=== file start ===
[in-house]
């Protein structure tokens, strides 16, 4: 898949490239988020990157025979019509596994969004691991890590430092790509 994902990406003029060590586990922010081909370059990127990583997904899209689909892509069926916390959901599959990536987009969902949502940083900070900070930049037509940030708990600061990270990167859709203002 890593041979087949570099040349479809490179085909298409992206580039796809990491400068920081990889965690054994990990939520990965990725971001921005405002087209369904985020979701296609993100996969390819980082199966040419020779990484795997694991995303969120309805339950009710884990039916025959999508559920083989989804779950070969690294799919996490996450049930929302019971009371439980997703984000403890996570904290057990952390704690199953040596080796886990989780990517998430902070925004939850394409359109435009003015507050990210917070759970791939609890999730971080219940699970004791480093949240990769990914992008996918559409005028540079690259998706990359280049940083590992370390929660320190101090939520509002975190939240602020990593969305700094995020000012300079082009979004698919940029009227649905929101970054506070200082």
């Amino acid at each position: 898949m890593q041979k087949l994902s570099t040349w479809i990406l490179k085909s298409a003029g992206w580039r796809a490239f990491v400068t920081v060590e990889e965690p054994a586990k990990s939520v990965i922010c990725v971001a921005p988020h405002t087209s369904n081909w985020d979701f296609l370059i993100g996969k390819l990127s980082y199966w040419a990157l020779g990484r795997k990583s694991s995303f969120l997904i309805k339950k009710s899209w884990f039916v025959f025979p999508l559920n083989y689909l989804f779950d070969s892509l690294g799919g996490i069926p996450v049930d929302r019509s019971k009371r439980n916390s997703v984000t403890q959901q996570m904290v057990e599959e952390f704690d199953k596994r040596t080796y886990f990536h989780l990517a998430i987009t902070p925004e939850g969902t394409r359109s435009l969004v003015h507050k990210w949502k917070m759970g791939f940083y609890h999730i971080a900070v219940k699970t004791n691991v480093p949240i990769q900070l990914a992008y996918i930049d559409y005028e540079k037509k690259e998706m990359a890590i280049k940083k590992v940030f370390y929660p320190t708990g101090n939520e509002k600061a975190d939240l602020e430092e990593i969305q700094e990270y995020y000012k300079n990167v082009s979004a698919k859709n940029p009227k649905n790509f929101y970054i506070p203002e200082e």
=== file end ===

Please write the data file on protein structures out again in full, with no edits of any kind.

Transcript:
[in-house]
């Protein structure tokens, strides 16, 4: 898949490239988020990157025979019509596994969004691991890590430092790509 994902990406003029060590586990922010081909370059990127990583997904899209689909892509069926916390959901599959990536987009969902949502940083900070900070930049037509940030708990600061990270990167859709203002 890593041979087949570099040349479809490179085909298409992206580039796809990491400068920081990889965690054994990990939520990965990725971001921005405002087209369904985020979701296609993100996969390819980082199966040419020779990484795997694991995303969120309805339950009710884990039916025959999508559920083989989804779950070969690294799919996490996450049930929302019971009371439980997703984000403890996570904290057990952390704690199953040596080796886990989780990517998430902070925004939850394409359109435009003015507050990210917070759970791939609890999730971080219940699970004791480093949240990769990914992008996918559409005028540079690259998706990359280049940083590992370390929660320190101090939520509002975190939240602020990593969305700094995020000012300079082009979004698919940029009227649905929101970054506070200082």
């Amino acid at each position: 898949m890593q041979k087949l994902s570099t040349w479809i990406l490179k085909s298409a003029g992206w580039r796809a490239f990491v400068t920081v060590e990889e965690p054994a586990k990990s939520v990965i922010c990725v971001a921005p988020h405002t087209s369904n081909w985020d979701f296609l370059i993100g996969k390819l990127s980082y199966w040419a990157l020779g990484r795997k990583s694991s995303f969120l997904i309805k339950k009710s899209w884990f039916v025959f025979p999508l559920n083989y689909l989804f779950d070969s892509l690294g799919g996490i069926p996450v049930d929302r019509s019971k009371r439980n916390s997703v984000t403890q959901q996570m904290v057990e599959e952390f704690d199953k596994r040596t080796y886990f990536h989780l990517a998430i987009t902070p925004e939850g969902t394409r359109s435009l969004v003015h507050k990210w949502k917070m759970g791939f940083y609890h999730i971080a900070v219940k699970t004791n691991v480093p949240i990769q900070l990914a992008y996918i930049d559409y005028e540079k037509k690259e998706m990359a890590i280049k940083k590992v940030f370390y929660p320190t708990g101090n939520e509002k600061a975190d939240l602020e430092e990593i969305q700094e990270y995020y000012k300079n990167v082009s979004a698919k859709n940029p009227k649905n790509f929101y970054i506070p203002e200082e």